Nordstrom Facade Restoration
New York City
Lead Design Firm: CallisonRTKL
General Contractor: J.T. Magen & Co.
Structural Engineer: Gilsanz Murray Steficek
MEP Engineer: PSF Mechanical Inc.
Design Consultant: James Carpenter Design Associates
Landmarks Preservation Commission Consultant: Higgins Quasebarth & Partners LLC
Creating Nordstrom’s retail flagship—with 320,000 sq ft of shopping space on seven floors—in New York City required a major restoration and structural support effort. The project aimed to tie four separate structures together and, along the way, restore a historic stone facade along 58th and Broadway in Manhattan to its classic ornate detail.
Capturing the feel of the historic Vermont marble exterior—replaced years earlier with a marble, glass and aluminum face—required recreating architectural features like arched windows and rounded corners at the apex, not to mention meeting the Landmarks Preservation Commission’s exacting standards.
The team cast the new facade in specialty concrete to match the marble while adding supplemental steel to the existing riveted steel superstructure to carry necessary loads and connections. Crews poured precast concrete pieces by hand, carefully aiming to match color, texture and patterns of the original stone, says the submission.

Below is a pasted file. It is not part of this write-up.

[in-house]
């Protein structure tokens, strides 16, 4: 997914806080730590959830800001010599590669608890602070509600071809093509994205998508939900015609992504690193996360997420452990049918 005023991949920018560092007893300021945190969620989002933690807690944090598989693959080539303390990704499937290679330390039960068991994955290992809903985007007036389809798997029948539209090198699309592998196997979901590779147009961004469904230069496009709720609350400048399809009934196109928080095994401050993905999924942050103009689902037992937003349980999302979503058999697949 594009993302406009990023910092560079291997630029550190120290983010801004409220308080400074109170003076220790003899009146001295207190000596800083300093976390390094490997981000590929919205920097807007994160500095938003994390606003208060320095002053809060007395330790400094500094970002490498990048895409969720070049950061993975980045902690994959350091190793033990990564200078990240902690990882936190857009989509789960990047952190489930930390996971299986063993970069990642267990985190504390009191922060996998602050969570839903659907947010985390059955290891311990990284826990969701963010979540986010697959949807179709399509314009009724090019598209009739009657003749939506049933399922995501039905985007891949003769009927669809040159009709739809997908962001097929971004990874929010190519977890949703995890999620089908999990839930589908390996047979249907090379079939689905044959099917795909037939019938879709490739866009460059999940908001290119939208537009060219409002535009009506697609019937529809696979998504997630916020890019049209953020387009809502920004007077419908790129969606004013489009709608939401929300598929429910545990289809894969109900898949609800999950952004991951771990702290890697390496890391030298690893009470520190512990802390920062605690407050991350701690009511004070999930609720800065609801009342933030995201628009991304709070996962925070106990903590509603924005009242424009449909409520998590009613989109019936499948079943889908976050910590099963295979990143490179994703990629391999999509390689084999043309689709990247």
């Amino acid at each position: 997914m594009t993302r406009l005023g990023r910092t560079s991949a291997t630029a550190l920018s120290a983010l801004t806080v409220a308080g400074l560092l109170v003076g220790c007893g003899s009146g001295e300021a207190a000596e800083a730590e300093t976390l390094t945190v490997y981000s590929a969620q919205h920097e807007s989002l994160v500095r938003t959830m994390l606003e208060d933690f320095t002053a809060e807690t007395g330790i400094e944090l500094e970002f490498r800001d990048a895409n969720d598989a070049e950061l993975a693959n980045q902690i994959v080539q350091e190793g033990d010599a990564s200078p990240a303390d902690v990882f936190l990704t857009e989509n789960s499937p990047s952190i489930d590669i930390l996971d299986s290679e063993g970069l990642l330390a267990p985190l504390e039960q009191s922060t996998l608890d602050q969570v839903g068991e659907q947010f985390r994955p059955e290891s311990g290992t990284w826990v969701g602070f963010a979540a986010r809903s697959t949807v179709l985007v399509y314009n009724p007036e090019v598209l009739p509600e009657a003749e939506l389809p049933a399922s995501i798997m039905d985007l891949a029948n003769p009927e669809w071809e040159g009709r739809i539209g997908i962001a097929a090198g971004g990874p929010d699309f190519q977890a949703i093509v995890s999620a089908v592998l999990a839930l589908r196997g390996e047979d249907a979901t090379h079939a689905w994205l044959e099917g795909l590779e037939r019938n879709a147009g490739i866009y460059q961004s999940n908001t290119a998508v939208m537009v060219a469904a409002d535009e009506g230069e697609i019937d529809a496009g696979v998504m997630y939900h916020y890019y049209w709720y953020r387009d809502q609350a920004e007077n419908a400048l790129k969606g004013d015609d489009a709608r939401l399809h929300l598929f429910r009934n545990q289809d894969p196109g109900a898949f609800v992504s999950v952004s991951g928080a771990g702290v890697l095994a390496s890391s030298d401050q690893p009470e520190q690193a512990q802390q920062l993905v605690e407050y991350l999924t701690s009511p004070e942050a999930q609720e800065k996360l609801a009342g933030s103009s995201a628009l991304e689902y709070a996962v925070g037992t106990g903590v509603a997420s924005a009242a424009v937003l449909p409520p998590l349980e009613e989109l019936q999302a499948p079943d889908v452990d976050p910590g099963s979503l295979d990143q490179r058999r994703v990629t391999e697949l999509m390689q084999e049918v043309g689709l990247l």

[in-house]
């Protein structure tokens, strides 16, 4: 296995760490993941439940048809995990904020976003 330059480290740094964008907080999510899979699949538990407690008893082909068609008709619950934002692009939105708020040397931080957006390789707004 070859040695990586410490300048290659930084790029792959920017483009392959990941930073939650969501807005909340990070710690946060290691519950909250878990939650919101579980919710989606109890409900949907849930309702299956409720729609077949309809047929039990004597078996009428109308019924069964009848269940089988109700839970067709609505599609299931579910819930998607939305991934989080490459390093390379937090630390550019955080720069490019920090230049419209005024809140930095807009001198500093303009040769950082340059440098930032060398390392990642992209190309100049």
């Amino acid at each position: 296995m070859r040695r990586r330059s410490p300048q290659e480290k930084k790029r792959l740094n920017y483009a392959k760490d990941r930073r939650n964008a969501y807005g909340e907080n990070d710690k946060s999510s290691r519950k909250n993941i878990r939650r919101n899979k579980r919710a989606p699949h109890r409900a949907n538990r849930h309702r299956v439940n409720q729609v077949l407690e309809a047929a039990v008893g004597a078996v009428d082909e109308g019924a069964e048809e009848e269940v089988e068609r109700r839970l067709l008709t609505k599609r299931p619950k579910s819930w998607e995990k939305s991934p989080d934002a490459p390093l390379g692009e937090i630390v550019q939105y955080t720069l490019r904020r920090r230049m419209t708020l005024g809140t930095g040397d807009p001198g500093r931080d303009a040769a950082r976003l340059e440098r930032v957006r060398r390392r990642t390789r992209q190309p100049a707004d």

A major challenge was the lack of as-built drawings of the structure, which required an inch-by-inch survey of the project area—a task that sometimes involved studying old photographs and blending that information with modern data, particularly for the ornate corners and cornices. This work took a year to input and convert into CAD format, allowing for precision in drawings for windows, doors and radius corner glass where orders had only quarter-inch tolerances.
Another big effort was creating a system to hang the precast facade panels that did not rely on regular foundations, which stood over a medical facility with sensitive MRI equipment below ground. The team instead hung panels off existing columns, which required extensive reinforcing and the use of stirrups and other tools.
The team ultimately placed 87 large and heavy precast pieces on the facade using a crane, with some more than 18 ft long and weighing up to 14.5 tons.